In late, I am set to open my own restaurant concept in Chicago with a long time friend, Eric Williams, called Bronzeville Winery which will not only serve food paying homage to the flavors of the African Diaspora, but also be an important cultural space for the South Side of Chicago celebrating the music, arts and culture that I grew up with. I am most excited to launch a program within the restaurant that will also act as a minority hospitality incubator creating the next generation of minority culinary greats, chefs and entrepreneurs right from the community! This project is in conjunction with one of Chicago’s largest developers, Brinshore Michaels Development. Together we hope to change the way that we look at development by creating inclusive entrepreneurship opportunities for developing neighborhoods. I believe in the importance of changing the way we look at the world of gentrification. In my opinion, development is good. We must challenge ourselves to be conscious of how we develop and who is included and uplifted by the development.

My days are currently filled with incubation of underrepresented emerging entrepreneurs from all over the country, many in Miami Dade County. Like most, my zoom days are often 12 hours long as I help to build strong foundations for hopeful brands that range anywhere from retail to restaurant and nonprofit organizations.

Today, I am in conversation with developers in the Miami area to help create sustainable development opportunities that are giving back to the community by increasing property value and creating systems that celebrate the vast local diverse culture.  I am excited to help to launch entrepreneurial opportunities for the community while telling their stories. I welcome more opportunity to launch spaces that beautify and amplify diverse voices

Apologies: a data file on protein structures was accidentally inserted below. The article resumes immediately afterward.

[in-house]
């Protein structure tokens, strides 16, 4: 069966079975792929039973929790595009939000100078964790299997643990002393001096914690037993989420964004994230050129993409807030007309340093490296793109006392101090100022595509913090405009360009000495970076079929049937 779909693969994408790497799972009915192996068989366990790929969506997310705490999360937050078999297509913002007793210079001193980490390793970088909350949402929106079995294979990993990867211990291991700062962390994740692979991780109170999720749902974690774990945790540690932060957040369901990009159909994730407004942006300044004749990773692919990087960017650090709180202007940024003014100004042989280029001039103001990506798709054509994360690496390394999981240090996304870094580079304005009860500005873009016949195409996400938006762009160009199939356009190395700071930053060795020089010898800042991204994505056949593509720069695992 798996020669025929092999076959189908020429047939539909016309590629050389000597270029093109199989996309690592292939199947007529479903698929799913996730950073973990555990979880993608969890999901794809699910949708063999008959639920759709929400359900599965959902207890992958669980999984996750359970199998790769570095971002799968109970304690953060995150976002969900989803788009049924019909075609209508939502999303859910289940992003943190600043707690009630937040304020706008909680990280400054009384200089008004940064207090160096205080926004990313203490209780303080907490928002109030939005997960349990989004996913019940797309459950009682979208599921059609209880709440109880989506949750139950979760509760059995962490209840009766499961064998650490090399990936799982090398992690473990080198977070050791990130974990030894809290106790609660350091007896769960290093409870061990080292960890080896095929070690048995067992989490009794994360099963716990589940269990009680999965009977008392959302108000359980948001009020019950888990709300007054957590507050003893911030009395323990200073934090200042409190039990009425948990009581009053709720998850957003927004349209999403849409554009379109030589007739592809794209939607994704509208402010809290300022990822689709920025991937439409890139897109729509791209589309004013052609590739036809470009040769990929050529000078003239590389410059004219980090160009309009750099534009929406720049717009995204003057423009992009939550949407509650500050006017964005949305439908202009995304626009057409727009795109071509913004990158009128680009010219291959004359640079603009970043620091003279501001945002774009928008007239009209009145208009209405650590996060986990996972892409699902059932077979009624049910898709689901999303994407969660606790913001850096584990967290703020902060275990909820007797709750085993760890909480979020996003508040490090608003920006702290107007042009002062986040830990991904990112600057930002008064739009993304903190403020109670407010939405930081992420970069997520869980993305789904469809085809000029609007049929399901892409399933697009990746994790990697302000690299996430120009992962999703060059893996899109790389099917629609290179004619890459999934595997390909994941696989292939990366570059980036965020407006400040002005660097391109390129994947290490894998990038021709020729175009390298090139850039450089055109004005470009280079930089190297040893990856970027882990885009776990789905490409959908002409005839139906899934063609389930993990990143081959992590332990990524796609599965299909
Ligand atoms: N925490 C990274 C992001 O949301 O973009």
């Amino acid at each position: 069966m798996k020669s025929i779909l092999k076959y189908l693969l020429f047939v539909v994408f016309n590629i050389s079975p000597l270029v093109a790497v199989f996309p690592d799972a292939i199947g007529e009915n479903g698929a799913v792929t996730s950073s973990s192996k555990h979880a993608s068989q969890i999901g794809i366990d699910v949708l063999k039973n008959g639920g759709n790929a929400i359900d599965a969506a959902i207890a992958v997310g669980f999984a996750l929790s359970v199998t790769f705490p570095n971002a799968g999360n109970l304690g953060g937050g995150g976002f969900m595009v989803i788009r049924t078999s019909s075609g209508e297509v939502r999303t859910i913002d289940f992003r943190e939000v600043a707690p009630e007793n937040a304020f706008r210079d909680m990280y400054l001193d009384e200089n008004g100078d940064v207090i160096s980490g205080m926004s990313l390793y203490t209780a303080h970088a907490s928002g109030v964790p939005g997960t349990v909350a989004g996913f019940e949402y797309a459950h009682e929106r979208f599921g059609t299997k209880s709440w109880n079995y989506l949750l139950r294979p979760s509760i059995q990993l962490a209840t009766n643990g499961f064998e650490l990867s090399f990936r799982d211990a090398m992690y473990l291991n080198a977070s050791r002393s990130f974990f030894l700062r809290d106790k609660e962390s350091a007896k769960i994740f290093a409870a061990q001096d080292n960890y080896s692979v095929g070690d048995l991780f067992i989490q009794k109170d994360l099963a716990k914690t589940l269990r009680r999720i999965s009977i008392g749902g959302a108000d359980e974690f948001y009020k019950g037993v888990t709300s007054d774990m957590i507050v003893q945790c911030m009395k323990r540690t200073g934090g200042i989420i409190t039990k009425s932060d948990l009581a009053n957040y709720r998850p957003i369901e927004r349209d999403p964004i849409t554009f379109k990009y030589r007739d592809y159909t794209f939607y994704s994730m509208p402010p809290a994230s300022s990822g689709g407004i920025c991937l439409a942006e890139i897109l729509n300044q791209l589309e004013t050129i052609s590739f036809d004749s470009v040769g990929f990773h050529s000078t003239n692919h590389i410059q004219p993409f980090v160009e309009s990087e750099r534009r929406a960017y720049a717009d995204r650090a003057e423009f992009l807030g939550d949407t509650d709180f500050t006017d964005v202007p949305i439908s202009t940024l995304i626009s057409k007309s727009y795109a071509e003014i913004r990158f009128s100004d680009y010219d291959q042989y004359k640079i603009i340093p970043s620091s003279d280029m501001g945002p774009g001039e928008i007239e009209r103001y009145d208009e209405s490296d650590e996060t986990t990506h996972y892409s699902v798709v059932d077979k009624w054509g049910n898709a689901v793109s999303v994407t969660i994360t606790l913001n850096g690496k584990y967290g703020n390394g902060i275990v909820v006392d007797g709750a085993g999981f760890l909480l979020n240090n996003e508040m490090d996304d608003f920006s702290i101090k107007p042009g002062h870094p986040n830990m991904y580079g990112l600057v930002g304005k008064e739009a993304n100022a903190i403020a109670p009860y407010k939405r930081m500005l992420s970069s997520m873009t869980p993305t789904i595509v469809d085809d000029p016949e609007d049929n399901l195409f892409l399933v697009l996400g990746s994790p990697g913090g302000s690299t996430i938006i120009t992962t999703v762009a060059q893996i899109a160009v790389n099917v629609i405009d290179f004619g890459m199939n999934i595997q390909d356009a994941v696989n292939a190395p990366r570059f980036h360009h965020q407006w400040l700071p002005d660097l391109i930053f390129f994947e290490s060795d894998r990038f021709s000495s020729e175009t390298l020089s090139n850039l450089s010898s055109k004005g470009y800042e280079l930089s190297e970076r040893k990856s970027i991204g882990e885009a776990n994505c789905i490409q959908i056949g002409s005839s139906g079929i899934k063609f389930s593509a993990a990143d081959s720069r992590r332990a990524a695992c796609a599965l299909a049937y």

I am also designing a farming residency concept in Miami aimed at changing the landscape of fresh food and access to food using a community-led approach by increasing access to fact-based resources about growing and opportunity to grow vertically in urban settings in under-resourced neighborhoods. The food sovereignty and educational residency program will seek to reach thousands of people each year, including farmer training for minority growers, food and healthy lifestyle workshops for urban youth, home gardens for city-dwellers living under food apartheid, doorstep harvest delivery for food-insecure households, and systems and policy education for public decision-makers.

Can you talk to us a bit about the challenges and lessons you’ve learned along the way? Looking back would you say it’s been easy or smooth in retrospect?